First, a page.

NHL legend Bobby Hull adds color to charity game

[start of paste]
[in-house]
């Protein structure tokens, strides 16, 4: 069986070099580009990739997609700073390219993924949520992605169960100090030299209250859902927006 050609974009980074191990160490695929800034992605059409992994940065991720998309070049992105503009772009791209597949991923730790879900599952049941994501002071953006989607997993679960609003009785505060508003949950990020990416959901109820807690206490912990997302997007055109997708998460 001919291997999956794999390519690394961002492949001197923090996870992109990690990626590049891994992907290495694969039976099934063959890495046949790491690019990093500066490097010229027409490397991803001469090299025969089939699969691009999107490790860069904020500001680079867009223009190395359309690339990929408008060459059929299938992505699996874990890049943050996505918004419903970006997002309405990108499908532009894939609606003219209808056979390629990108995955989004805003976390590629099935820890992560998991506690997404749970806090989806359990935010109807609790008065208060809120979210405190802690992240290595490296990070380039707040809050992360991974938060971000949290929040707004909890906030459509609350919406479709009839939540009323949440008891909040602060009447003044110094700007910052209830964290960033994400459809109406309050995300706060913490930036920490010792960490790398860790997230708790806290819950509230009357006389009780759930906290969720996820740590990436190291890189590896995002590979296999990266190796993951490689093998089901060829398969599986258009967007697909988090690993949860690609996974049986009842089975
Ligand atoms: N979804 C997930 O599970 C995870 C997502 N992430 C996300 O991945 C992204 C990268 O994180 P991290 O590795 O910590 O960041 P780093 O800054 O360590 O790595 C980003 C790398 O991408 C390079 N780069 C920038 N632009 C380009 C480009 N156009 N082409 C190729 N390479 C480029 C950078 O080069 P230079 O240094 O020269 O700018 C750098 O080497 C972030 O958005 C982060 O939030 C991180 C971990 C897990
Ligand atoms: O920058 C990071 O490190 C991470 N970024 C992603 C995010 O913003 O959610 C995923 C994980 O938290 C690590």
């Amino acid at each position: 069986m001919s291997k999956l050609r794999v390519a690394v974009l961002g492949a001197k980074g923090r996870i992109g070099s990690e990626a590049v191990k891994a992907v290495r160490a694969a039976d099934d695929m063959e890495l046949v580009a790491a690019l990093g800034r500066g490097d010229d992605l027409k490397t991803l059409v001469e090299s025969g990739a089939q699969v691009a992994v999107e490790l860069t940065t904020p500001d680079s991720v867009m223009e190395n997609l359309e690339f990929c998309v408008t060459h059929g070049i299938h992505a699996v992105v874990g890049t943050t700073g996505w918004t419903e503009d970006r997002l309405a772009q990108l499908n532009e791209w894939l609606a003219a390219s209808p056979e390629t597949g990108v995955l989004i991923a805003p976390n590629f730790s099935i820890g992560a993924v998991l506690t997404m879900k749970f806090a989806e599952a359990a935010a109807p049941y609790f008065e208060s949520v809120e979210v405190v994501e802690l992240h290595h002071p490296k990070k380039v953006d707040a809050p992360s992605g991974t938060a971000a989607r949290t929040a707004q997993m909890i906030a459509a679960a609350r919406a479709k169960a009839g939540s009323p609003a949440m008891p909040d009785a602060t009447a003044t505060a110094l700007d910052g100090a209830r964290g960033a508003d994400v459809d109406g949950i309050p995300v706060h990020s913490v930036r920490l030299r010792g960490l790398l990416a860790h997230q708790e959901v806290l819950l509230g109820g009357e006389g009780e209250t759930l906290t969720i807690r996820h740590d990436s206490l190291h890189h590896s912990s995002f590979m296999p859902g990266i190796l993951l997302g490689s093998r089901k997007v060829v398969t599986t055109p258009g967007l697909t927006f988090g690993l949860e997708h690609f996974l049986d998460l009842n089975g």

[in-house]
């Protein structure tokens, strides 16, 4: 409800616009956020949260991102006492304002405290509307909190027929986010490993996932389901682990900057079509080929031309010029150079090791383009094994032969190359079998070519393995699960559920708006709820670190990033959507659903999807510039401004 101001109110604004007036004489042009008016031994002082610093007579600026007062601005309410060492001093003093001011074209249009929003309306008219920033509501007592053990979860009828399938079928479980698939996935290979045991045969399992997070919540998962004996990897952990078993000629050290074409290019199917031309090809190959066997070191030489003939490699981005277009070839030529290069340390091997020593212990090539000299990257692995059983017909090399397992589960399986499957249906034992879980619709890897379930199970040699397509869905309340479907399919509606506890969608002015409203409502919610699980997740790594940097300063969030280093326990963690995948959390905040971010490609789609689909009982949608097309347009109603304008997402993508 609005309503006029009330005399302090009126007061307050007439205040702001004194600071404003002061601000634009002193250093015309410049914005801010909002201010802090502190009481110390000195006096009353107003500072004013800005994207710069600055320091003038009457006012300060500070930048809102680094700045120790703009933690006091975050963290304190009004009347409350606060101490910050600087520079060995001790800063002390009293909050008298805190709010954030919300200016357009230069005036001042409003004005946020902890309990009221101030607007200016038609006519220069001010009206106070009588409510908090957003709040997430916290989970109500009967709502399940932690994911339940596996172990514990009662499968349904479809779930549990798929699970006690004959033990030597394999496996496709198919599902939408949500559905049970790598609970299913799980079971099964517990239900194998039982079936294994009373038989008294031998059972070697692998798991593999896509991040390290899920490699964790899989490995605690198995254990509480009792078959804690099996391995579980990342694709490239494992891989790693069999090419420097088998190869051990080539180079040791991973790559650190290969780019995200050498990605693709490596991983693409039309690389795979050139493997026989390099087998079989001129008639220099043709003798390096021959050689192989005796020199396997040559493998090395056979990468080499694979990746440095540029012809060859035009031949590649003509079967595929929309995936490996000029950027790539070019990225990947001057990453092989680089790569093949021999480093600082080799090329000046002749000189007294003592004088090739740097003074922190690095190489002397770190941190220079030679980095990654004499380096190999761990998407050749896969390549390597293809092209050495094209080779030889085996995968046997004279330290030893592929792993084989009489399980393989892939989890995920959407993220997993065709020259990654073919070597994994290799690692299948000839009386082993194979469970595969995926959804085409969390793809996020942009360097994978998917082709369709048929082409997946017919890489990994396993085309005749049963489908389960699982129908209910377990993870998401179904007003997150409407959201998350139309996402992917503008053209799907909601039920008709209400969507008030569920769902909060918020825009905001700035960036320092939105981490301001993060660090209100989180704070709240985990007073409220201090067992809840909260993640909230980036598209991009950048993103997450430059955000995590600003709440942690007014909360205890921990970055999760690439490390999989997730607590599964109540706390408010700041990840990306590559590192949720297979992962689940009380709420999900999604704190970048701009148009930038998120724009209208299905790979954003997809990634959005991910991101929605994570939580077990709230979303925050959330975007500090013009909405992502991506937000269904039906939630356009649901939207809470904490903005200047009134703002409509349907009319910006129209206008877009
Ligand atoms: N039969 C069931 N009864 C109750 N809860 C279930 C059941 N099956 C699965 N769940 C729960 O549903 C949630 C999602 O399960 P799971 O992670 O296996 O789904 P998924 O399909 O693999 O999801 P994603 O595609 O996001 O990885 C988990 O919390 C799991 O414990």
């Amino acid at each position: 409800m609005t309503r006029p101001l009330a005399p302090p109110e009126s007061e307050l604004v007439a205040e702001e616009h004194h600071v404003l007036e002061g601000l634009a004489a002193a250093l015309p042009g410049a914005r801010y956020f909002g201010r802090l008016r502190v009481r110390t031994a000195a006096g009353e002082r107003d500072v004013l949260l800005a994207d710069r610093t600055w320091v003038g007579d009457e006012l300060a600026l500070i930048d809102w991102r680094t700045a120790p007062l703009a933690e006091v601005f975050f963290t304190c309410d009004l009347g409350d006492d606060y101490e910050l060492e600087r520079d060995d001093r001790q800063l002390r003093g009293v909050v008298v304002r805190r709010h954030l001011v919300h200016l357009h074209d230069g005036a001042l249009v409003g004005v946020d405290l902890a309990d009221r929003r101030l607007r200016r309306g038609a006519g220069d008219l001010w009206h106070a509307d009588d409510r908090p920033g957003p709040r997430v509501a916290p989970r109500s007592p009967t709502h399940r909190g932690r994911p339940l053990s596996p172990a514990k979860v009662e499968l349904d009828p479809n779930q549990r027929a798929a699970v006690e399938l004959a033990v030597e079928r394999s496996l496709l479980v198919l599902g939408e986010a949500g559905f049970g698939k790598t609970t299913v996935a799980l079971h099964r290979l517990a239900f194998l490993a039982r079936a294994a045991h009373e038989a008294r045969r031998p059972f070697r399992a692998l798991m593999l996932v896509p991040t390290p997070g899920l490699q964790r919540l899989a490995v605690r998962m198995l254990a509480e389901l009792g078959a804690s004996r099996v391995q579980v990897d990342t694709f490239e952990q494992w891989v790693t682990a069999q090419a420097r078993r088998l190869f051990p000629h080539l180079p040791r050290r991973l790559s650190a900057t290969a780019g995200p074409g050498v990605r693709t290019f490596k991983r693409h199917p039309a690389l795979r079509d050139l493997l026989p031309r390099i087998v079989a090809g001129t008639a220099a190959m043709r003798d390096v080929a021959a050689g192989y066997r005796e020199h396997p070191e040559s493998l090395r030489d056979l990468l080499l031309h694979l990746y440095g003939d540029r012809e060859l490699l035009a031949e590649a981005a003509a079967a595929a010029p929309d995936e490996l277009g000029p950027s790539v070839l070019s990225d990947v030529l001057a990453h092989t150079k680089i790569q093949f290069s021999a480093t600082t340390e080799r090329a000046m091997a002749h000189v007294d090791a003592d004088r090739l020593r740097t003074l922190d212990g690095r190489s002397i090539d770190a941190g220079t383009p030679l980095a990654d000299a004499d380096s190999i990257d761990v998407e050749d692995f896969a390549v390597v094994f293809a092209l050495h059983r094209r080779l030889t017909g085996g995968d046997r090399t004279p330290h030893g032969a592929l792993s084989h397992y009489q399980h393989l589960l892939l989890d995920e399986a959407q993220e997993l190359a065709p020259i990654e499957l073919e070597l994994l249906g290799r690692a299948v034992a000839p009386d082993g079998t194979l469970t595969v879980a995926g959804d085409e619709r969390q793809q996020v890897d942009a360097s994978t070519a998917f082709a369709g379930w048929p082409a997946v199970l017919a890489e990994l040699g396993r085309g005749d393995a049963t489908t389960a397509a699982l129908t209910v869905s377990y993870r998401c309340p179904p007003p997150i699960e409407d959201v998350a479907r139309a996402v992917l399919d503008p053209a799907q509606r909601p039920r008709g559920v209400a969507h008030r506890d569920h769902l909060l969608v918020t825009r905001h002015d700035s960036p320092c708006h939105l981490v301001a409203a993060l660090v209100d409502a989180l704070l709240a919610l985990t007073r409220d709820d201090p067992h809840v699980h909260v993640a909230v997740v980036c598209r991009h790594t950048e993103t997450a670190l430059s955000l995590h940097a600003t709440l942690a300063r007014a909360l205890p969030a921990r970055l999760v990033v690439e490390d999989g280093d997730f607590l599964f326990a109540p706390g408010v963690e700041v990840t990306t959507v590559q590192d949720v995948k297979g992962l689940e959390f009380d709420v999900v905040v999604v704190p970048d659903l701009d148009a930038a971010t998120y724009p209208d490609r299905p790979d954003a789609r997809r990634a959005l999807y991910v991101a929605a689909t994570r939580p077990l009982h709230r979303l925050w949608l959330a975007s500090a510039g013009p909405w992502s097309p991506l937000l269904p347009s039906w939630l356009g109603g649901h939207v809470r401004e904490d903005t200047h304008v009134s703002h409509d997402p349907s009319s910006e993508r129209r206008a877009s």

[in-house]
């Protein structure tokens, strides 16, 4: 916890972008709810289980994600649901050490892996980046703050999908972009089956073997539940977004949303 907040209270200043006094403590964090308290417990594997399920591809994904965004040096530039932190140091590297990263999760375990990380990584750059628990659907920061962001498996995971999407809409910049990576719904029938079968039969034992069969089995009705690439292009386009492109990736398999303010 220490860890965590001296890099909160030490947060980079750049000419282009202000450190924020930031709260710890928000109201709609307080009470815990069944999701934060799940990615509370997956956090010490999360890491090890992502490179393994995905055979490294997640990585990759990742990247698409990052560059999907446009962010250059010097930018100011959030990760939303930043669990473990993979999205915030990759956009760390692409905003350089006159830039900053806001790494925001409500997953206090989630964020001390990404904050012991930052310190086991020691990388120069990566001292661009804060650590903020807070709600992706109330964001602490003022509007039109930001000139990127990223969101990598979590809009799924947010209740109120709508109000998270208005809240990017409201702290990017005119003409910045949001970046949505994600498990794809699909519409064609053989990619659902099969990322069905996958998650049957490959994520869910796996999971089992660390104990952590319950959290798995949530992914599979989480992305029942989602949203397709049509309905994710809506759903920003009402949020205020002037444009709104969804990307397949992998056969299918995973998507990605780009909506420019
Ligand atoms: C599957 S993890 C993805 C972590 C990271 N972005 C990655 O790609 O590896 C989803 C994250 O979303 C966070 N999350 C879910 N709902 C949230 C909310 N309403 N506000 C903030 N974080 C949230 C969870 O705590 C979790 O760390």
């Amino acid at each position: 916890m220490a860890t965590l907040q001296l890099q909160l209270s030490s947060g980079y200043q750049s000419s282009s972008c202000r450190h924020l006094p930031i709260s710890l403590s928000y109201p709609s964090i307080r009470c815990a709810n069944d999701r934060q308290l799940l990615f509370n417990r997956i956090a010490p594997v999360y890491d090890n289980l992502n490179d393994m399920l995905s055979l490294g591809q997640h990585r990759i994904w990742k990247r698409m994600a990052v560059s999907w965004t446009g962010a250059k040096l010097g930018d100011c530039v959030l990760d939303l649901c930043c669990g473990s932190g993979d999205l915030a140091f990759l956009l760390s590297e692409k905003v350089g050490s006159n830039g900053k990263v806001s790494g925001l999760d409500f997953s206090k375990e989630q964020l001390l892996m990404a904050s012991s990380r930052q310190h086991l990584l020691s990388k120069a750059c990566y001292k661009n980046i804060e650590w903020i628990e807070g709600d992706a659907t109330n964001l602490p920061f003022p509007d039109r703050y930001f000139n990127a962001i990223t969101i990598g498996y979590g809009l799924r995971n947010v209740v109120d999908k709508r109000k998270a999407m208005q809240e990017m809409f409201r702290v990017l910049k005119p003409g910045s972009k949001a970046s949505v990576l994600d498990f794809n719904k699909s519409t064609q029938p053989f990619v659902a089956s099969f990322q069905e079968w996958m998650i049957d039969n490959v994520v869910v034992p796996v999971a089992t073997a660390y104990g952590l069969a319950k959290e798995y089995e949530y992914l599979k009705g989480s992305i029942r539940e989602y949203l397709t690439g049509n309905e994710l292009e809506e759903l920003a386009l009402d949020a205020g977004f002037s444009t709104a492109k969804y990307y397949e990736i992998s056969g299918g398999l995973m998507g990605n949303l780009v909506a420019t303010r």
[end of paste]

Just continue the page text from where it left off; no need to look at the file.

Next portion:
ASPEN Bobby Hull has an admitted soft spot for kids charities.That much explains why the legendary Blackhawks left winger decided to give up a weekend with his wife at the couples home in Sarasota, Fla., to fly to Aspen to provide color commentary for Saturday nights Stirling Cup charity game at Lewis Ice Arena.His wife would have preferred he stay home, Hull admitted. And shes got a point: the charity game Hull will help announce pits the local Aspen Leafs against retired Detroit Red Wings. Hull, as any hockey fan knows, was the face of the Blackhawks for 15 seasons most famously in 1961 when the Golden Jet led Chicago to its last Stanley Cup championship, downing Gordie Howe and the Red Wings in six games.Hull said he agreed to appear Saturday night because his son, Blake, a local real estate agent, convinced him to make the trip. The old Red Wings were not the draw, Hull said. The chance to help three different local youth sports organizations was.Ive always been partial to our young folks. They are our future leaders and they need all the help that they can get, said Hull, a native of Ontario who entered the NHL in 1957, at age 18.The proceeds from the Stirling Cup (7 p.m. Saturday, $10 admission) benefits Aspen Junior Hockey, Aspen Valley Ski and Snowboard Club and Aspen United Soccer Club.Hull, who works with various youth charities through the NHLs Alumni Association, including the Make-A-Wish Foundation, said he takes pride in the philanthropy that remains a priority for players from his era.Lending time and star power is an easy way to help a good cause, he said.I believe that our group of players were brought up thinking and being taught to think about people less fortunate than us, Hull said. If we are able to come together and bring people out to support these charities, were all happy to do it.These days, Hull also finds himself devoted to another cause: Helping restore the luster of the organization where he blossomed into the NHLs preeminent star during the 1960s.Its an about-face for Hull, whose Blackhawks career ended in a contract squabble after the 1971-72 season before he signed with the Winnipeg Jets of the World Hockey Association for the then-unheard of sum of $1 million over 10 seasons. (Hull played for the Jets for seven seasons, and retired in 1980 after playing nine games for the NHLs Hartford Whalers.)While Hull was the face of the Blackhawks during his playing days, he and former Chicago greats Stan Mikita and Tony Esposito had gone out of their way to avoid contact with the organization as recently as last year. The feeling between ownership and former legends was mutual, Hull said. Under late owner Bill Wirtz, the Blackhawks organization seemingly went to great lengths to alienate its fan base earning the team the undesirable mantle of ESPNs worst franchise in professional sports in 2004.Under Wirtz, the team blacked out home games on television in the Chicago area and raised ticket prices despite perennially finishing in the bottom of the league standings. Hull said there also was no effort to embrace the winning tradition of the 1950s and 1960s.After Wirtz passed away one year ago today at 77, fans paid their respects during the teams home opener by booing during an announced moment of silence.Hull, who said Blackhawks fans are the best in hockey, sympathized with the plight of Chicagoans, choosing to remain estranged from the organization.That changed last season, however, after new team owner Rocky Wirtz made an effort to reach out to Hull and his former teammates, and promised a more fan-friendly approach. Hull, after all those years away, decided to come back to the fold, accepting an invitation as an official Blackhawks ambassador.Its been about 30 some years since I was involved with the Chicago Blackhawks, Hull said. As soon as Rocky took over, they began to do things for the Chicago hockey fans that the fans had been denied for so many years. The first thing, and most important thing, was to get rid of the people that were not in line with what they were thinking. I think the icing on the cake for the fans was when [the Blackhawks] hired Mr. Mikita, Mr. Esposito and I to let the hockey fans of the past know they wanted to get back to how things used to be.For the most famous player in franchise history, Hull said hes enjoying his new role. Hes made a point of connecting with the Blackhawks young players, and believes that the team is on the brink of getting back to a winning tradition.Hull assumed hed lose interest in hockey after his son Brett, who had a prolific 22-year NHL career of his own, finishing as the leagues third-leading all-time scorer, retired after the 2006 season.The opposite is true. Since Brett retired, I didnt think that there was any reason to stay involved in the game other than talking and promoting the game, Hull said. But I really feel that being involved as an ambassador, Ive come to follow the progress of the Chicago Blackhawks, of course. And Brett is a co [general manager] of the [Dallas] Stars. I keep an eye on what hes doing and what the Blackhawks are doing. The youngsters with the Blackhawks, I think the people of Chicago can look forward to that team becoming one of the favorites in the NHL.Hull said hell do whatever he can to help. As he fully admits, hes got a soft spot for helping firstname.lastname@example.org
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